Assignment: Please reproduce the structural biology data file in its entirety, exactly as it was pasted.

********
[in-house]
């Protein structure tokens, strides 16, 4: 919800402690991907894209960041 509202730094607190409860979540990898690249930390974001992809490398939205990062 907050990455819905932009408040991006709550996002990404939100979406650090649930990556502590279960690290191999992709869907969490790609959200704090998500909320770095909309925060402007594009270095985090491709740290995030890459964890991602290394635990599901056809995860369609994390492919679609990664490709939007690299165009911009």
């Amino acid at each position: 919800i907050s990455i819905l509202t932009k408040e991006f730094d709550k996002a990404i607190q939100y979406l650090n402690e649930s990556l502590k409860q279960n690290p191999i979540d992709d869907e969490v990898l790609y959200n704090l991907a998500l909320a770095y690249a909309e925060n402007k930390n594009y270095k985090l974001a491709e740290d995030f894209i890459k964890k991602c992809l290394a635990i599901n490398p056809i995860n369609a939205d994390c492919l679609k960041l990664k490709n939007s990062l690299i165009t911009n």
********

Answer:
[in-house]
């Protein structure tokens, strides 16, 4: 919800402690991907894209960041 509202730094607190409860979540990898690249930390974001992809490398939205990062 907050990455819905932009408040991006709550996002990404939100979406650090649930990556502590279960690290191999992709869907969490790609959200704090998500909320770095909309925060402007594009270095985090491709740290995030890459964890991602290394635990599901056809995860369609994390492919679609990664490709939007690299165009911009």
């Amino acid at each position: 919800i907050s990455i819905l509202t932009k408040e991006f730094d709550k996002a990404i607190q939100y979406l650090n402690e649930s990556l502590k409860q279960n690290p191999i979540d992709d869907e969490v990898l790609y959200n704090l991907a998500l909320a770095y690249a909309e925060n402007k930390n594009y270095k985090l974001a491709e740290d995030f894209i890459k964890k991602c992809l290394a635990i599901n490398p056809i995860n369609a939205d994390c492919l679609k960041l990664k490709n939007s990062l690299i165009t911009n």